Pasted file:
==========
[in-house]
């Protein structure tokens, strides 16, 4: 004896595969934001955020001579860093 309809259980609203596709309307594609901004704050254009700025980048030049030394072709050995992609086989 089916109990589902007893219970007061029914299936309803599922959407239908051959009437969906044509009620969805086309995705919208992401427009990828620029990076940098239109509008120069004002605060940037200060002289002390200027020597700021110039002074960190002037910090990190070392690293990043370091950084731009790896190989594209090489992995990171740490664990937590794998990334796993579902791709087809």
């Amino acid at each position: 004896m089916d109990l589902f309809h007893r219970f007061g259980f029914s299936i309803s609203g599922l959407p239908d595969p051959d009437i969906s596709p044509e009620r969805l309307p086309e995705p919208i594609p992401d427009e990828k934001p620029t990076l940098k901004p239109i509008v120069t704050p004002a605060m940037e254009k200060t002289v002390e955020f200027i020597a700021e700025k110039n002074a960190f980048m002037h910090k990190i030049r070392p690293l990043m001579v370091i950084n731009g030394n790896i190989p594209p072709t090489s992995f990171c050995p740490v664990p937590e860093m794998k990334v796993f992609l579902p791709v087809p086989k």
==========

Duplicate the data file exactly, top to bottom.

[in-house]
């Protein structure tokens, strides 16, 4: 004896595969934001955020001579860093 309809259980609203596709309307594609901004704050254009700025980048030049030394072709050995992609086989 089916109990589902007893219970007061029914299936309803599922959407239908051959009437969906044509009620969805086309995705919208992401427009990828620029990076940098239109509008120069004002605060940037200060002289002390200027020597700021110039002074960190002037910090990190070392690293990043370091950084731009790896190989594209090489992995990171740490664990937590794998990334796993579902791709087809």
């Amino acid at each position: 004896m089916d109990l589902f309809h007893r219970f007061g259980f029914s299936i309803s609203g599922l959407p239908d595969p051959d009437i969906s596709p044509e009620r969805l309307p086309e995705p919208i594609p992401d427009e990828k934001p620029t990076l940098k901004p239109i509008v120069t704050p004002a605060m940037e254009k200060t002289v002390e955020f200027i020597a700021e700025k110039n002074a960190f980048m002037h910090k990190i030049r070392p690293l990043m001579v370091i950084n731009g030394n790896i190989p594209p072709t090489s992995f990171c050995p740490v664990p937590e860093m794998k990334v796993f992609l579902p791709v087809p086989k």